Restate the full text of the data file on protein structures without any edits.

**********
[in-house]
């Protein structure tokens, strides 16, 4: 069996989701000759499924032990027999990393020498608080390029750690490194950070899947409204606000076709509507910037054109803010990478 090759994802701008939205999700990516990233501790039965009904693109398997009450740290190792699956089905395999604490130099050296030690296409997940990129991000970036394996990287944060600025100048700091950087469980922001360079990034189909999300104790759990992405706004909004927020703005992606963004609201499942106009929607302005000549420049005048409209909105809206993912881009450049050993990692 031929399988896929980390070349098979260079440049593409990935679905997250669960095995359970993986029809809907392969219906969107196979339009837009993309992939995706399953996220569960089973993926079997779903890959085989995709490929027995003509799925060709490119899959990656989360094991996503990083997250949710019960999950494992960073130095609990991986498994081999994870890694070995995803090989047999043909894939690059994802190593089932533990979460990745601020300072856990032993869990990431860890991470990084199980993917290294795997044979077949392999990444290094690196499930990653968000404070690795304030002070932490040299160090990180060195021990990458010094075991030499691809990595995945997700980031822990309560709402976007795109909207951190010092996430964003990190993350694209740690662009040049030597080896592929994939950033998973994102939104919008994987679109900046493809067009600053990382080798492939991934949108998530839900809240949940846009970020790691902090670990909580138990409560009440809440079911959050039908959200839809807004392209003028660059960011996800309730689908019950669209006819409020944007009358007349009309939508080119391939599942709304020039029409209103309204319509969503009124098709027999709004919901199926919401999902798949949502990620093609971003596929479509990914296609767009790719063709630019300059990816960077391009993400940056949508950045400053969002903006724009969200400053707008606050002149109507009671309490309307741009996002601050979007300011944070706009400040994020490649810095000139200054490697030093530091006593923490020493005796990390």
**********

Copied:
[in-house]
């Protein structure tokens, strides 16, 4: 069996989701000759499924032990027999990393020498608080390029750690490194950070899947409204606000076709509507910037054109803010990478 090759994802701008939205999700990516990233501790039965009904693109398997009450740290190792699956089905395999604490130099050296030690296409997940990129991000970036394996990287944060600025100048700091950087469980922001360079990034189909999300104790759990992405706004909004927020703005992606963004609201499942106009929607302005000549420049005048409209909105809206993912881009450049050993990692 031929399988896929980390070349098979260079440049593409990935679905997250669960095995359970993986029809809907392969219906969107196979339009837009993309992939995706399953996220569960089973993926079997779903890959085989995709490929027995003509799925060709490119899959990656989360094991996503990083997250949710019960999950494992960073130095609990991986498994081999994870890694070995995803090989047999043909894939690059994802190593089932533990979460990745601020300072856990032993869990990431860890991470990084199980993917290294795997044979077949392999990444290094690196499930990653968000404070690795304030002070932490040299160090990180060195021990990458010094075991030499691809990595995945997700980031822990309560709402976007795109909207951190010092996430964003990190993350694209740690662009040049030597080896592929994939950033998973994102939104919008994987679109900046493809067009600053990382080798492939991934949108998530839900809240949940846009970020790691902090670990909580138990409560009440809440079911959050039908959200839809807004392209003028660059960011996800309730689908019950669209006819409020944007009358007349009309939508080119391939599942709304020039029409209103309204319509969503009124098709027999709004919901199926919401999902798949949502990620093609971003596929479509990914296609767009790719063709630019300059990816960077391009993400940056949508950045400053969002903006724009969200400053707008606050002149109507009671309490309307741009996002601050979007300011944070706009400040994020490649810095000139200054490697030093530091006593923490020493005796990390």